|brotherhood of LAN|
Welcome to the forums Pascaline
For me, I started out learning by coding up a static site using Frontpage around 1998, then learned the benefits of having a database driven site and HTML template, and using separate CSS files. The natural evolution for me was using ASP and MS Access as FrontPage accommodated it.
After a while I felt more comfortable using a text editor.
The learning process to begin with for me was here (these forums), online tutorials where they existed and lots of trial and error.
Nowadays it seems like the gaps of knowledge I had are all written about online, either in tutorials or questions already asked by people further along the learning curve.
If there was any advice I'd give to budding young programmers nowadays... search engines are your friend and can answer most things, and for everything else you have forums like these.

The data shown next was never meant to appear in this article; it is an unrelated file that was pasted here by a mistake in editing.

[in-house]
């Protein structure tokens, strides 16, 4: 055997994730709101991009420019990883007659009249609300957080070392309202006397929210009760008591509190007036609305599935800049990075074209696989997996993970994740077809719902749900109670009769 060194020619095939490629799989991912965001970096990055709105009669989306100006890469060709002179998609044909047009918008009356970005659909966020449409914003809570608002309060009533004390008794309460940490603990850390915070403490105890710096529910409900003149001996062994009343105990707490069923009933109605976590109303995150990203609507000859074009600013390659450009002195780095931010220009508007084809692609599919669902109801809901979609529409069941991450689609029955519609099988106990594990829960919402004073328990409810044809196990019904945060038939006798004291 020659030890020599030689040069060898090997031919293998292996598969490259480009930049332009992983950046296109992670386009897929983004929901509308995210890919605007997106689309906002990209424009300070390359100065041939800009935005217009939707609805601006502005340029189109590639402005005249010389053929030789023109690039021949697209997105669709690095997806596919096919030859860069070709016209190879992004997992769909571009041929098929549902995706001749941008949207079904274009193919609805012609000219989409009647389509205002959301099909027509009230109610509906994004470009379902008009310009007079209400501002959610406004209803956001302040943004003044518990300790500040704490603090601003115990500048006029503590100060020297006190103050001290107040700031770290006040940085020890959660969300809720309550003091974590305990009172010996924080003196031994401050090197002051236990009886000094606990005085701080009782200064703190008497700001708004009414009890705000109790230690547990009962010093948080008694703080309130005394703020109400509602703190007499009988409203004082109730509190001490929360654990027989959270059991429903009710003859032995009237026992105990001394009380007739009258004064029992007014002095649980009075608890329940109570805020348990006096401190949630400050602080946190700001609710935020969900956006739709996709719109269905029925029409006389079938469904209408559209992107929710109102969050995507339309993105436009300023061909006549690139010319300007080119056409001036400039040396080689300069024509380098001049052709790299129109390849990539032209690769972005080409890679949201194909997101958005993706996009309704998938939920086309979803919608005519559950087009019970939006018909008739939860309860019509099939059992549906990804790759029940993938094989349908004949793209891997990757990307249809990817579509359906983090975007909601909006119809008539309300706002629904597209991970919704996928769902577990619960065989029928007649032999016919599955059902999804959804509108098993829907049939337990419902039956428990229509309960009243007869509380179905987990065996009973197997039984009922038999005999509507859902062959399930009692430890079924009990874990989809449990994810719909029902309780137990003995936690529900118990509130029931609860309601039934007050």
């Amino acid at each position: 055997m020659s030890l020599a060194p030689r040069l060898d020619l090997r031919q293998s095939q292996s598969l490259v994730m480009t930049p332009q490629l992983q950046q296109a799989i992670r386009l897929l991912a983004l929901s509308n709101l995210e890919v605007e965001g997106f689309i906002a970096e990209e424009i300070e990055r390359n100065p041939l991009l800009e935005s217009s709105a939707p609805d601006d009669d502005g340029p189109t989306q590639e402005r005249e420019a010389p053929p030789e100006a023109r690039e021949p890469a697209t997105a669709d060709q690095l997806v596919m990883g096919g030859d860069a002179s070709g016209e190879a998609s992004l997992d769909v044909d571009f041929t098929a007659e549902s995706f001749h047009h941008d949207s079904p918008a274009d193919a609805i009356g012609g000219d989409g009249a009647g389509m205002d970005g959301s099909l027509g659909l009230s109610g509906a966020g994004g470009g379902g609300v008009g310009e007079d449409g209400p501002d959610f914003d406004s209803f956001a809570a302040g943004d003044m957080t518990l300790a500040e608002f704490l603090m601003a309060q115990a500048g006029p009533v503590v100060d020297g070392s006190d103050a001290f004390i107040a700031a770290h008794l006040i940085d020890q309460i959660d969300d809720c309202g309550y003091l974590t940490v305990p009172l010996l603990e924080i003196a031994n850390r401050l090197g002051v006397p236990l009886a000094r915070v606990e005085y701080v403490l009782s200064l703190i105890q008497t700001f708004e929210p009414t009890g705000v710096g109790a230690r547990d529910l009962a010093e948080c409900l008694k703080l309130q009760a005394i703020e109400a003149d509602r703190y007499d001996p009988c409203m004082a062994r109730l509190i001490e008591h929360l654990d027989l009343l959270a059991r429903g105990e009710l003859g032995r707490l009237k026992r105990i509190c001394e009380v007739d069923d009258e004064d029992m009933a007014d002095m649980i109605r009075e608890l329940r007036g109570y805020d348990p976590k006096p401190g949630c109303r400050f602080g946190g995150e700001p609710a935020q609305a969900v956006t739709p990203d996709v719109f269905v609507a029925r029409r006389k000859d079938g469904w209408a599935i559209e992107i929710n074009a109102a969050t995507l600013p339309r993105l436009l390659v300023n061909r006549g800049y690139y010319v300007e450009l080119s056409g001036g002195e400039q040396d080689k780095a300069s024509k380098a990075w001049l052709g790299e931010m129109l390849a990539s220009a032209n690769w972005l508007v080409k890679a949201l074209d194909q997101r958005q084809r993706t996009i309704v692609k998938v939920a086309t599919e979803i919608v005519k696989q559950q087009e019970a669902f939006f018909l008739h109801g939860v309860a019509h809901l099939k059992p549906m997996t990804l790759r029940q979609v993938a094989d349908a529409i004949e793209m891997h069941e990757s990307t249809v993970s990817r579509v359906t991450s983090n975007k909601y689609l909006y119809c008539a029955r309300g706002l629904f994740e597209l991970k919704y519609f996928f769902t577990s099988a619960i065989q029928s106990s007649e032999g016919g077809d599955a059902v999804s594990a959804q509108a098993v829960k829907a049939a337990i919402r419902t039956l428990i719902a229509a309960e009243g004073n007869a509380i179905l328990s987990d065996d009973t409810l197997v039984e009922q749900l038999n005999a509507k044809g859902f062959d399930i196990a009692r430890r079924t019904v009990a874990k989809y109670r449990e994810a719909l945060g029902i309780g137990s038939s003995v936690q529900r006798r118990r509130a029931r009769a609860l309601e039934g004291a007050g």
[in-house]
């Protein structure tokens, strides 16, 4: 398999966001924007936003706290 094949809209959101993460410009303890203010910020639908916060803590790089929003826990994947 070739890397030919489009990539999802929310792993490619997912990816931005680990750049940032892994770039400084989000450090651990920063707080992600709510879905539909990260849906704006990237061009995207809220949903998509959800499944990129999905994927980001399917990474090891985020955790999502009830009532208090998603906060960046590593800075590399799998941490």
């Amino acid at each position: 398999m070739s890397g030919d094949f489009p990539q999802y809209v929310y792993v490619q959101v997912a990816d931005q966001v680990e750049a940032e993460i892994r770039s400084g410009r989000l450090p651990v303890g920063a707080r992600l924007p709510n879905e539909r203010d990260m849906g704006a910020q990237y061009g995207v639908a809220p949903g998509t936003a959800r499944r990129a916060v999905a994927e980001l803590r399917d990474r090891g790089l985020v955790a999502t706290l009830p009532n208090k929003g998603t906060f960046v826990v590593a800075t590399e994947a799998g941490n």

Oh, gosh. I saw the subject header and thought for a moment I was in a different forum.
First language? Probably Applesoft, early-to-mid 80's. I think there was another BASIC dialect that existed in parallel. Much later, FutureBasic-- sticking with what I knew.
First HTML? I think I did it in MS Word, back when it was relatively easy to export material as plain text. Starting with the UIUC tutorial, which no longer exists, though it survived until surprisingly recently. I never dealt with CSS until I started making ebooks 10 years ago.
Pascaline, are you asking about programming languages or web-page markup? ("Calling something an X doesn't make it an X." Hence "HTML", which is essentially a word processor and can easily be used as such.)
I started with BASIC at home and with JCL at work
In mark ups I used IBM GML which I learned from the manual when we only had dumb terminals in the office.
Conversion to the basics of html from that was trivial and was learned from a web tutorial.
Mine was Apple II Basic in 1985, then to IBM DOS and MS VBasic on Win3.1, then I quit that and went to html via online tutorial and css as it evolved with bits and pieces of js and php picked up as needed.